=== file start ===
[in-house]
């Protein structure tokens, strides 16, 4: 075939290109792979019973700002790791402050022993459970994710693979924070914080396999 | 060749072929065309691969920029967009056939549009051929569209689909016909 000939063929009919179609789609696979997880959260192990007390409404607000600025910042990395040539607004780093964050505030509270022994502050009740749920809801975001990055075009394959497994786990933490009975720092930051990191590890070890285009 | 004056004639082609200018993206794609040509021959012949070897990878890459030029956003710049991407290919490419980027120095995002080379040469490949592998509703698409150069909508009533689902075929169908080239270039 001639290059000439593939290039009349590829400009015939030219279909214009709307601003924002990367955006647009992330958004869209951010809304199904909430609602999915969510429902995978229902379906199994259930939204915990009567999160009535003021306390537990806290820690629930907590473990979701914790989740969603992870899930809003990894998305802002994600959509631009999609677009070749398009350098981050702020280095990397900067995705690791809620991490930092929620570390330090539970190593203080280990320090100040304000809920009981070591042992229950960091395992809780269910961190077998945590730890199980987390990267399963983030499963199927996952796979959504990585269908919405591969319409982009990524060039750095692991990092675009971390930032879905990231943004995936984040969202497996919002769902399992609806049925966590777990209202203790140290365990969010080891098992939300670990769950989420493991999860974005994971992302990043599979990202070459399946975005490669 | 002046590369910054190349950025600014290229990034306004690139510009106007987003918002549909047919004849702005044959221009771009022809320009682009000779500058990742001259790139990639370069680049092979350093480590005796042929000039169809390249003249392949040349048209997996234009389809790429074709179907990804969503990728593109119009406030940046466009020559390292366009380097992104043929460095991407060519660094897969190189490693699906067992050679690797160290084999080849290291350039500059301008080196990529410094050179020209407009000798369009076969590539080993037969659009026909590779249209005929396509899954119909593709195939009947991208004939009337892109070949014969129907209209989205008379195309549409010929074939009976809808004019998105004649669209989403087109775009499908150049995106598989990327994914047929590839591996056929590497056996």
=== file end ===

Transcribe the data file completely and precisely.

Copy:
[in-house]
């Protein structure tokens, strides 16, 4: 075939290109792979019973700002790791402050022993459970994710693979924070914080396999 | 060749072929065309691969920029967009056939549009051929569209689909016909 000939063929009919179609789609696979997880959260192990007390409404607000600025910042990395040539607004780093964050505030509270022994502050009740749920809801975001990055075009394959497994786990933490009975720092930051990191590890070890285009 | 004056004639082609200018993206794609040509021959012949070897990878890459030029956003710049991407290919490419980027120095995002080379040469490949592998509703698409150069909508009533689902075929169908080239270039 001639290059000439593939290039009349590829400009015939030219279909214009709307601003924002990367955006647009992330958004869209951010809304199904909430609602999915969510429902995978229902379906199994259930939204915990009567999160009535003021306390537990806290820690629930907590473990979701914790989740969603992870899930809003990894998305802002994600959509631009999609677009070749398009350098981050702020280095990397900067995705690791809620991490930092929620570390330090539970190593203080280990320090100040304000809920009981070591042992229950960091395992809780269910961190077998945590730890199980987390990267399963983030499963199927996952796979959504990585269908919405591969319409982009990524060039750095692991990092675009971390930032879905990231943004995936984040969202497996919002769902399992609806049925966590777990209202203790140290365990969010080891098992939300670990769950989420493991999860974005994971992302990043599979990202070459399946975005490669 | 002046590369910054190349950025600014290229990034306004690139510009106007987003918002549909047919004849702005044959221009771009022809320009682009000779500058990742001259790139990639370069680049092979350093480590005796042929000039169809390249003249392949040349048209997996234009389809790429074709179907990804969503990728593109119009406030940046466009020559390292366009380097992104043929460095991407060519660094897969190189490693699906067992050679690797160290084999080849290291350039500059301008080196990529410094050179020209407009000798369009076969590539080993037969659009026909590779249209005929396509899954119909593709195939009947991208004939009337892109070949014969129907209209989205008379195309549409010929074939009976809808004019998105004649669209989403087109775009499908150049995106598989990327994914047929590839591996056929590497056996």